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4 Forgotten Principles of a Debt Free Life

  March 26, 2020  |    #Tools

The audible Four Principles of a Debt Free Life

In January 2016, we did a 4-month long ‘Four Principles of a Debt Free Life’ series! We covered each of the four principles we wrote about in our book, 4: The Four Principles of a Debt Free Life. This article’s a recap of the whole series about our book all in one place for your convenience.

The 4 principles of  debt free life recap

4 is about what we learned personally and professionally about getting out of and staying out of debt after we paid off $51,000 in credit card debt. Each week of the series to save you from having to read, we discussed the highlights of that week’s principle and gave you free tools to help you master each of the four principles.

That’s faster for you, but if you prefer to read, 4: The Four Principles of a Debt Free Life, you can get it by clicking here.

1. Debt free principle 1: Be money conscious

This principle is uniquely interesting because when we wrote 4, we thought we coined this term. It initially meant to us being clear on how much money we earn, save and spend. When we needed more money, we learned how to make more money. It meant understanding the economy and how local, national and global economies affect us.

It wasn’t until after we published 4 and read Napoleon Hill’s, Think & Grow Rich, that we learned we weren’t special. In his book, Hill talks about money consciousness on a metaphysical level. The results on both a practical and metaphysical level have the same results, as Hill says, “only those who become money conscious ever accumulate great riches.”

Hear how to become money conscious on this Queer Money®:

2. Debt free principle 2: Live below your means

Live below your means sounds outdated, but it’s critical to getting and staying out of debt and achieving financial success. On this Queer Money®, we talked about how this principle affects everyone – wealthy and poor, black and white, gay and straight and everyone in between.

Live below your means is such a powerful principle that it takes down many seemingly successful people. We shared examples of celebrities who famously lost all their riches because they didn’t live below their means.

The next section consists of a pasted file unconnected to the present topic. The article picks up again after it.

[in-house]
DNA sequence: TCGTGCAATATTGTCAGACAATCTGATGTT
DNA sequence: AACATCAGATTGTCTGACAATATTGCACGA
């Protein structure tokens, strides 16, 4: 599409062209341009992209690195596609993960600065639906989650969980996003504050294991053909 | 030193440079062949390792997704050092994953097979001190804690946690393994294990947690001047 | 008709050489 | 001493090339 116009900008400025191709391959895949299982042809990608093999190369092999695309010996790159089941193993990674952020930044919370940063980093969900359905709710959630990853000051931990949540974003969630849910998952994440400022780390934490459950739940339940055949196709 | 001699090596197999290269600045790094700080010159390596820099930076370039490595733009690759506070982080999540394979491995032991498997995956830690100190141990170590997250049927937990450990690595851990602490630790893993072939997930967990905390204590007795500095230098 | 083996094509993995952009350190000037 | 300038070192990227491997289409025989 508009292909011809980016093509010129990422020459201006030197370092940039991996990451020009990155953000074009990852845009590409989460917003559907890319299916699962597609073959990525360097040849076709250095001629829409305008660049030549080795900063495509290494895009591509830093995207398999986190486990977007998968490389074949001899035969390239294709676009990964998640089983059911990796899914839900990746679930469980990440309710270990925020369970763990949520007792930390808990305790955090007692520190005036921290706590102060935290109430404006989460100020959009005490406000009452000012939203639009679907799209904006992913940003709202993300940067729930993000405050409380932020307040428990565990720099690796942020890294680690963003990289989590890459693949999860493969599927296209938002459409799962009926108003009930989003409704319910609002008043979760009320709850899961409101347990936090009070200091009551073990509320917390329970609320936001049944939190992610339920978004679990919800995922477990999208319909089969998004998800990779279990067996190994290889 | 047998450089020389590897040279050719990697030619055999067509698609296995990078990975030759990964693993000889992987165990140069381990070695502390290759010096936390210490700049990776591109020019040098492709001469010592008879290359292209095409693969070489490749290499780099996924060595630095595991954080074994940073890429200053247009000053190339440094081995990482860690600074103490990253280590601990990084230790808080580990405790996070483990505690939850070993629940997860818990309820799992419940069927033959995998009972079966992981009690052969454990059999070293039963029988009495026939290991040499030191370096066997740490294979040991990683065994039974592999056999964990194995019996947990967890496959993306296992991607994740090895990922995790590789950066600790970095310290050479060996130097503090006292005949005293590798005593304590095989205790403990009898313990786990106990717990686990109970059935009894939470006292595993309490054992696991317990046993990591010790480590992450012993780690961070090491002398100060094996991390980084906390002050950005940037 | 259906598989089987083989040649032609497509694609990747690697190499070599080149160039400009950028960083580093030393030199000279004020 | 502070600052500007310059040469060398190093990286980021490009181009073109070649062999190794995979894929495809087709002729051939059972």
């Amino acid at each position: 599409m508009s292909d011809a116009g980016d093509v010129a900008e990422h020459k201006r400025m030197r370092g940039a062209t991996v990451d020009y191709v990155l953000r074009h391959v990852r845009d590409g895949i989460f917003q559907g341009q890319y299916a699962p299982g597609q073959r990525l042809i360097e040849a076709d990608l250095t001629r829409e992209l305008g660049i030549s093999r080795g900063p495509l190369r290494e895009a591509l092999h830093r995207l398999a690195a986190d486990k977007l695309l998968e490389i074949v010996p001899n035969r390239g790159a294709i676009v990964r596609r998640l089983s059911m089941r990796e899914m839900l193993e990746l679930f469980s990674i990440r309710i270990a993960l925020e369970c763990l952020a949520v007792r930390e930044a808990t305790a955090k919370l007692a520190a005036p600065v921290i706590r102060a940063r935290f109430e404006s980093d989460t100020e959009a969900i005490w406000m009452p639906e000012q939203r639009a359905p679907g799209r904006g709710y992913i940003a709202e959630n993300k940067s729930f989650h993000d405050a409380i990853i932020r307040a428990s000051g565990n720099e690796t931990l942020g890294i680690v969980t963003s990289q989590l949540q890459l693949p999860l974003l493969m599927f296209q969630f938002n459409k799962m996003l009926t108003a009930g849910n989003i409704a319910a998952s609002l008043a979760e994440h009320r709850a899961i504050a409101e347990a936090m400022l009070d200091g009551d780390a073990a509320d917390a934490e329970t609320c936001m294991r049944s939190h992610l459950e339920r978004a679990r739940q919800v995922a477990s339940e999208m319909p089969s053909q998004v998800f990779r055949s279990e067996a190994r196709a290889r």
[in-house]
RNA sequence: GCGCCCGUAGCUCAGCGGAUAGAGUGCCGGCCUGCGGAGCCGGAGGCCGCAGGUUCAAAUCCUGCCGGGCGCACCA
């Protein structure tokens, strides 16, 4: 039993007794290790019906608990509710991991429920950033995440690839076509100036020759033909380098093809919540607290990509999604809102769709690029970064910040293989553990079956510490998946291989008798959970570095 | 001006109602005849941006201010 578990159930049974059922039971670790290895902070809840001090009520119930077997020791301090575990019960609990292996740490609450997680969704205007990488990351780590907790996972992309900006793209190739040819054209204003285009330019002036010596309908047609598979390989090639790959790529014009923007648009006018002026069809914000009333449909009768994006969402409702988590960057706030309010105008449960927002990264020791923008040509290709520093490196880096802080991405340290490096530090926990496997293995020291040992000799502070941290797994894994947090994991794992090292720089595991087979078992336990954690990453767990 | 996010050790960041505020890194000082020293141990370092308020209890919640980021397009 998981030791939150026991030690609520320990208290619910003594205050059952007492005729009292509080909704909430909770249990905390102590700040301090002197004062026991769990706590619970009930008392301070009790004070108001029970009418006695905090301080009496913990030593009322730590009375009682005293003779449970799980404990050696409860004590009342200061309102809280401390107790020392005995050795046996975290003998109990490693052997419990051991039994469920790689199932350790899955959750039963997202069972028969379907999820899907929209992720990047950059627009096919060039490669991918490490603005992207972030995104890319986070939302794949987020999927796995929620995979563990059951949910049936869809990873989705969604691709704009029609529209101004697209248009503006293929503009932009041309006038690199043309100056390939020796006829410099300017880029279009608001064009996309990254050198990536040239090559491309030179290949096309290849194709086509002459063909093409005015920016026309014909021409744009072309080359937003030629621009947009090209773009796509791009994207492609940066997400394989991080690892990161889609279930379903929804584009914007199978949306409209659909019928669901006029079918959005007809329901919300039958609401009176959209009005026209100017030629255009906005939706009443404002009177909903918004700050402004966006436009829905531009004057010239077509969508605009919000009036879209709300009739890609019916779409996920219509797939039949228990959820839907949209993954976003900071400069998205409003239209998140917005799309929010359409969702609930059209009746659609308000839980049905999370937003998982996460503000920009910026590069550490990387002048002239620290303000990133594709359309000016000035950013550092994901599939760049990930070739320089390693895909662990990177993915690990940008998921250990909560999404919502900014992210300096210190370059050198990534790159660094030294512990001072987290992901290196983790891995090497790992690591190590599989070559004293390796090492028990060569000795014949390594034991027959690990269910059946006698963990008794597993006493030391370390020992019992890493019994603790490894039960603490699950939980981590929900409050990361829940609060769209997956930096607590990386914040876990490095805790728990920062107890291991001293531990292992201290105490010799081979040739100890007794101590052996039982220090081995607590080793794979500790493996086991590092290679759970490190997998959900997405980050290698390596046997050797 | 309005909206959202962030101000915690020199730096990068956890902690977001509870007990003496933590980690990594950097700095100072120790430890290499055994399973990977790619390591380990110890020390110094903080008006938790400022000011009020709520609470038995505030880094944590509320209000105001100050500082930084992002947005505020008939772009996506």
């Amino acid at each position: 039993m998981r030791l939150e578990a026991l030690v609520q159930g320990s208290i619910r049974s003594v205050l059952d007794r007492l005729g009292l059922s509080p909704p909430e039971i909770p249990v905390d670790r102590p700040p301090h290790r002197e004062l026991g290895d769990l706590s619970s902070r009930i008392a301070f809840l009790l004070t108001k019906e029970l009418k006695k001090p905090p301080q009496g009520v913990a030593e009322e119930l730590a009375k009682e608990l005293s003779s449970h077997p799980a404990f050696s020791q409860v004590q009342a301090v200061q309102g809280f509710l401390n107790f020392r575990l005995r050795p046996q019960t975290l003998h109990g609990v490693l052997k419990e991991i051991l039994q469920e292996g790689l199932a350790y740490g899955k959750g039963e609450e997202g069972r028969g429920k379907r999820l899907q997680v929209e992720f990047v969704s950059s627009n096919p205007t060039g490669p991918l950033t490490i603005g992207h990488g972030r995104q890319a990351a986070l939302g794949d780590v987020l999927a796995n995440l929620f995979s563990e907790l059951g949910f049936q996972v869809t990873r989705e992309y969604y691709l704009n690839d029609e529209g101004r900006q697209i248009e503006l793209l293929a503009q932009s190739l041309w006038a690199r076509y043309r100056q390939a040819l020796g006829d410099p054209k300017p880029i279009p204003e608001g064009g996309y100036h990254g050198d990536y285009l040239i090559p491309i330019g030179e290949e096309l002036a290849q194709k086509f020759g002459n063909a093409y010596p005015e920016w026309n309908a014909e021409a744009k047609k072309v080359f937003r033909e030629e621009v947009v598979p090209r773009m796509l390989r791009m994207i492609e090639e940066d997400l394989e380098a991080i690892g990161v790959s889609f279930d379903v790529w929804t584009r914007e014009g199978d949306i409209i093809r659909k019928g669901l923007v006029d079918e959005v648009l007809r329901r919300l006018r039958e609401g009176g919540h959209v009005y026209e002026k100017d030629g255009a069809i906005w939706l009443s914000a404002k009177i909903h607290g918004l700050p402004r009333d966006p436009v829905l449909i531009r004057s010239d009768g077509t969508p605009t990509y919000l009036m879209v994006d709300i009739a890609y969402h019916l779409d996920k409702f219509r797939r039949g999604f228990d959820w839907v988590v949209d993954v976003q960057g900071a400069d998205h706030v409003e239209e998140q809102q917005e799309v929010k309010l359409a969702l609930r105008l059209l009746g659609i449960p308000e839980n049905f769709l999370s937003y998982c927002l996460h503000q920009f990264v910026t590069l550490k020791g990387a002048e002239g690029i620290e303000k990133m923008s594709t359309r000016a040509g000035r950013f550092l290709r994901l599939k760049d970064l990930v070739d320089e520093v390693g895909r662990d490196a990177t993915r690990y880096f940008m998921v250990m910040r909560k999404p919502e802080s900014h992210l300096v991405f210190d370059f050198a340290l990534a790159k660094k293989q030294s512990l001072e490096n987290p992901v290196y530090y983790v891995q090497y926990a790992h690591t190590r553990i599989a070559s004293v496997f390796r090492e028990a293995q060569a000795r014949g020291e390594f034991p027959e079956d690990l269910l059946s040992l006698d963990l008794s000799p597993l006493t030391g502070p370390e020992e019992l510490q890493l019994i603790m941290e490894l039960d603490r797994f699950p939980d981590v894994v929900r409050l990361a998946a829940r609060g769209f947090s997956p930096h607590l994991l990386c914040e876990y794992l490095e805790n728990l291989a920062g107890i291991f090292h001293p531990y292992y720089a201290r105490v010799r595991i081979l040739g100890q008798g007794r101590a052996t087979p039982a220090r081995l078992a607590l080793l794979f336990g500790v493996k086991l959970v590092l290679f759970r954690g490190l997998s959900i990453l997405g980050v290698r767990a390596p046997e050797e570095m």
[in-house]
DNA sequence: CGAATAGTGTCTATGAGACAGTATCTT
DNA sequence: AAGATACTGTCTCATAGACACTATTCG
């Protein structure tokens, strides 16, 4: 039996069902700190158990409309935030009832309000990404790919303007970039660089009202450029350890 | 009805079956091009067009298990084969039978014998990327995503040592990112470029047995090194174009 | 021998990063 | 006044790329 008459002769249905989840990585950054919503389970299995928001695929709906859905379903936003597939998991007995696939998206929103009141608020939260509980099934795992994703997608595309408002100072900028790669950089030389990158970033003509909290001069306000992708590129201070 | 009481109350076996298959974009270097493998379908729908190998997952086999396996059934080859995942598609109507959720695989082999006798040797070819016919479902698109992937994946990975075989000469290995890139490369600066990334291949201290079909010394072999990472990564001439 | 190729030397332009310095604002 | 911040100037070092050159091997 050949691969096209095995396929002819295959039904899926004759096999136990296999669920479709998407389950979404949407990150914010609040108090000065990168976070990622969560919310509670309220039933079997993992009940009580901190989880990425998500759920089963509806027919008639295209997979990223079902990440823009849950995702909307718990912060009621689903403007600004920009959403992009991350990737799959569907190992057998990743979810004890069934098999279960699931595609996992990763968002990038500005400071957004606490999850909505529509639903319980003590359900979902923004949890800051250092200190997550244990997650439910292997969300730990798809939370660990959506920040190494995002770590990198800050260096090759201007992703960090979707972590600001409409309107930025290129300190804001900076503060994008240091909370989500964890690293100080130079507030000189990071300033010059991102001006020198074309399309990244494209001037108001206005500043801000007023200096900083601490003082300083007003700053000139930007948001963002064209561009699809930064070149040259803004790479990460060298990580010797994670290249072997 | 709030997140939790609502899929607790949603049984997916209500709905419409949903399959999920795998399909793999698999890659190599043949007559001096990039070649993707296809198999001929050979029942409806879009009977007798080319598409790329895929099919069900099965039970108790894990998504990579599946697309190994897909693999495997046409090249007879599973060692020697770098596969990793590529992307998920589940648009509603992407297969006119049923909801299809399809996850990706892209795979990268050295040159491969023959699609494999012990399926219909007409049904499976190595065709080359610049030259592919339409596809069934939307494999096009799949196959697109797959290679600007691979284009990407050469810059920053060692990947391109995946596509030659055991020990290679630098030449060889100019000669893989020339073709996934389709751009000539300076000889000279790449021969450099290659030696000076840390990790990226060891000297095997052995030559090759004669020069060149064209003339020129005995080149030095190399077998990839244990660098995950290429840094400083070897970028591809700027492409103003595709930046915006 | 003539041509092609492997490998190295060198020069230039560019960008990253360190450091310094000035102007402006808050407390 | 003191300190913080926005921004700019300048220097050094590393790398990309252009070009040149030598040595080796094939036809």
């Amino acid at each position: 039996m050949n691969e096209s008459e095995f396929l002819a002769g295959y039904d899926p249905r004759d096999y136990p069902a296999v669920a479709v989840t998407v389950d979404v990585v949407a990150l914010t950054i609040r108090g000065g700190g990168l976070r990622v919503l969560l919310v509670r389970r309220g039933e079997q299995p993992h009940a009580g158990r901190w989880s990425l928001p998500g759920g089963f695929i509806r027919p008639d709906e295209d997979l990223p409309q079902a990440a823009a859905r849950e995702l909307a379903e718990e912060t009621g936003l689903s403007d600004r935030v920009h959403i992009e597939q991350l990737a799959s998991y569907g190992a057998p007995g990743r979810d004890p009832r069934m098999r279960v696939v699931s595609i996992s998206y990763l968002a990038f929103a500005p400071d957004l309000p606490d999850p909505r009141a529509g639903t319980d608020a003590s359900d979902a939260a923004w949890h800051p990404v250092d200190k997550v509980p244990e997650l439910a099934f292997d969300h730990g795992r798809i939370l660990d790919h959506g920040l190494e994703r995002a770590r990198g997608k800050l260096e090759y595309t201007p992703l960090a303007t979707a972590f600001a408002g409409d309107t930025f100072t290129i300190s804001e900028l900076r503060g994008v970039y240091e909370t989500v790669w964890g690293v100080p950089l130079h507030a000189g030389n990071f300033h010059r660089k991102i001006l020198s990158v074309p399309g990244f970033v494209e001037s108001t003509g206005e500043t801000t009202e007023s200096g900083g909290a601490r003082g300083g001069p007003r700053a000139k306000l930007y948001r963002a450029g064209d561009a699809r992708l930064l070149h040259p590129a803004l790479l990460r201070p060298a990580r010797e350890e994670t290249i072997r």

We shared keys we learned about how to live below our means while we paid off our $51,000 in credit card debt. We discussed several tricks to help you start to live below your means and to increase your means.

It wasn’t until we respected this principle that we turned our financial lives around. That’s an ugly story that you can read all about by clicking here.

Get more tips to live below your means on this Queer Money®:

3. Debt free principle 3: Cash is king

The week we covered the ‘cash is king’ principle, we talked about the benefit of switching to a cash-only lifestyle and how doing so gives you a 20 percent raise. The cash is king principle provides practical advantages. Studies show that people who use only cash typically spend less cash and pay less in interest fees.

When we had $51,000 in credit card debt, we were paying $10,000 annually in interest payments. That’s the cost of a few nice vacations or a contribution to a down payment on a home. When we paid off our $51,000 in credit card debt, we gave ourselves a $10,000 raise. This raise dramatically improved our quality of life. Then, we turned our attention to increase our cash flow because having more cash makes it easier to manage cash.

One of the ways we managed our “all-cash lifestyle” was to use the traditional envelope system, as we discuss in more detail in 4: The Four Principles of a Debt Free Life.

Hear why cash is king and what to do about it on this Queer Money®:

4. Debt free principle 4: Have a financial plan

Just like you can’t drive from New York City to Los Angeles without directions, you can’t achieve financial goals without a financial plan. This includes knowing the starting point of where you are financially and the ending goal of where you want to be financially.

On this Queer Money®, we talked about how we created and why we have a financial plan. We discussed the benefits and risks of not having one. Along with this week’s free tool, we covered other instruments, such as investment accounts and ways to increase your income to create and improve your financial plan.

We share how it wasn’t until we knew which direction we wanted to go with our financial lives that we could go from a negative net worth of $10,000 to a positive net worth approaching $700,000. So, you need to have a financial plan.

To help you master this principle, get your copy of 4: The Four Principles of a Debt Free Life by clicking this link here.

Learn how to create your financial plan on this Queer Money®:

That’s the entirety of this Four Principles of a Debt Free Life series. We had a good time and hope you did, too.

To dive deeper into all of these principles so that you, too, can live a debt free life, click here to get your copy of 4: The Four Principles of a Debt Free Life.

Note: This article contains affiliate links, meaning we’ll receive payment at no cost to you if you buy through these links. We only recommend products we use or thoroughly vet and would recommend to our moms.  Buying too many of these is how you live fabulously broke. To live fabulously with financial security, start here.

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